Can scientists create an AI that that sees, hears, and...understands?

IBM and MIT will collaborate on the Laboratory for Brain-inspired Multimedia Machine Comprehension – a bid to help AI interpret what it sees and hears, the same way human beings do.

Mary Knox Merrill/ The Christian Science Monitor
The Ray and Maria Stata Center for Computer, Information and Intelligence Sciences at MIT was designed by Frank O. Gehry. The Stata Center houses the Computer Science and Artificial Intelligence Laboratory (CSAIL), the Laboratory for Information and Decision Systems (LIDS) and the Department of Linguistics and Philosophy.

It’s easy to take for granted the complex mental tasks human beings are constantly performing.

When we watch a baseball game, we can easily distinguish the pitcher from the mound he stands on, describe how he winds up before he flings the ball towards the plate, and even predict if the next pitch will be a hanging curveball or 100-mph fastball.

There isn't yet a machine that can comprehend such tasks that are simple to us.

IBM and the Massachusetts Institute of Technology in Cambridge hope to change that. The two organizations announced a partnership Tuesday for machines to see, hear, and interpret like humans do. The IBM-MIT Laboratory for Brain-inspired Multimedia Machine Comprehension, BM3C, for short, is a multi-year collaboration, said IBM in a news release.  

The “brain-inspired” laboratory is just one of a number of partnerships IBM is pursuing to advance artificial intelligence (AI), as the scientific community makes headway in improving machines’ abilities to think as human beings do, and, in some cases, even outperform humans. In June, researchers announced they have developed a way for a machine to predict whether two humans will greet each other with a handshake or a hug. And last year, computer scientists created a machine that’s better at creating predictive algorithms than two-thirds of its human competitors. But being able to teach a machine to see and hear like humans has so far been out of reach.

The problem is human command of sights and sounds spans multiple cognitive disciplines, explains TechCrunch’s Devin Coldewey:

Say your camera is good enough to track objects minutely – what good is it if you don’t know how to separate objects from their background? Say you can do that – what good is it if you can’t identify the objects? Then you need to establish relationships between them, intuit physical rules … all stuff our brains are especially good at. 

Because the human mind has already mastered this skill, researchers plan to model machine vision on virtual neural networks based on the real thing.

They expect that a machine-vision system could have big applications for industries such as healthcare, education, and entertainment.

Other MIT researchers have already made advances in computer prediction and comprehension. Researchers at the Computer Science and Artificial Intelligence Laboratory (CSAIL) taught a machine to predict how humans would greet each other. After showing the system 600 hours of raw footage from YouTube videos and television shows, it correctly guessed how people would greet each other 43 percent of the time, as Eva Botwin-Kowacki wrote for The Christian Science Monitor in June. In the same experiment, humans guessed right 71 percent of the time.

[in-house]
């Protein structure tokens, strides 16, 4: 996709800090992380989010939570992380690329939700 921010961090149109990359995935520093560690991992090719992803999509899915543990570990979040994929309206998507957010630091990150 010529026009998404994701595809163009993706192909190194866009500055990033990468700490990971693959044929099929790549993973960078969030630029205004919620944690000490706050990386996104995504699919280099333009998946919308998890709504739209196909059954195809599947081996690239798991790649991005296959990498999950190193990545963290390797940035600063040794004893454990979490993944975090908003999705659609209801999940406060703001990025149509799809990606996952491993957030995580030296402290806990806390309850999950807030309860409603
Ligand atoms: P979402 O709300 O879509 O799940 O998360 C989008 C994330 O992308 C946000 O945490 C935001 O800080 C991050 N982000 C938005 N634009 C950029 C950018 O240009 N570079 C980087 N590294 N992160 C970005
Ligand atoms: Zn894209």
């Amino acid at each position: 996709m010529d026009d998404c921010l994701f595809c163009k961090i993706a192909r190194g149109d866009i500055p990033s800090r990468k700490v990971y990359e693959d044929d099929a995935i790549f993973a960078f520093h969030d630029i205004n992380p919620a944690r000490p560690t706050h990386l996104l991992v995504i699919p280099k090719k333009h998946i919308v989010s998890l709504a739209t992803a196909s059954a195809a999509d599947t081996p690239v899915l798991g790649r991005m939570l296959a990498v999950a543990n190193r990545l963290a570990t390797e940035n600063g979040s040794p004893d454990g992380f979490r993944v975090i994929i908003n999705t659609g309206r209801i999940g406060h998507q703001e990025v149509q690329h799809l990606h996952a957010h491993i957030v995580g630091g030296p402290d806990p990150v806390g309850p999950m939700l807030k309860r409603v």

Two other researchers at MIT also created a Data Science Machine that can find patterns and select which data points are relevant, all without the problem-solving help of humans, wrote Kelsey Warner for the Monitor in October 2015.

“But the win-loss record was not the most impressive takeaway from the competitions,” writes Ms. Warner. “While teams of humans sweat their predictive algorithms for months leading up to competition, the Data Science Machine took somewhere between two and 12 hours to produce each of its entries.”

The scientific community hasn’t yet combined machine efficiency with human understanding. But IBM is creating a network of university research collaboration with the aim of achieving this goal, said the press release. 

You've read  of  free articles. Subscribe to continue.

Dear Reader,

About a year ago, I happened upon this statement about the Monitor in the Harvard Business Review – under the charming heading of “do things that don’t interest you”:

“Many things that end up” being meaningful, writes social scientist Joseph Grenny, “have come from conference workshops, articles, or online videos that began as a chore and ended with an insight. My work in Kenya, for example, was heavily influenced by a Christian Science Monitor article I had forced myself to read 10 years earlier. Sometimes, we call things ‘boring’ simply because they lie outside the box we are currently in.”

If you were to come up with a punchline to a joke about the Monitor, that would probably be it. We’re seen as being global, fair, insightful, and perhaps a bit too earnest. We’re the bran muffin of journalism.

But you know what? We change lives. And I’m going to argue that we change lives precisely because we force open that too-small box that most human beings think they live in.

The Monitor is a peculiar little publication that’s hard for the world to figure out. We’re run by a church, but we’re not only for church members and we’re not about converting people. We’re known as being fair even as the world becomes as polarized as at any time since the newspaper’s founding in 1908.

We have a mission beyond circulation, we want to bridge divides. We’re about kicking down the door of thought everywhere and saying, “You are bigger and more capable than you realize. And we can prove it.”

If you’re looking for bran muffin journalism, you can subscribe to the Monitor for $15. You’ll get the Monitor Weekly magazine, the Monitor Daily email, and unlimited access to CSMonitor.com.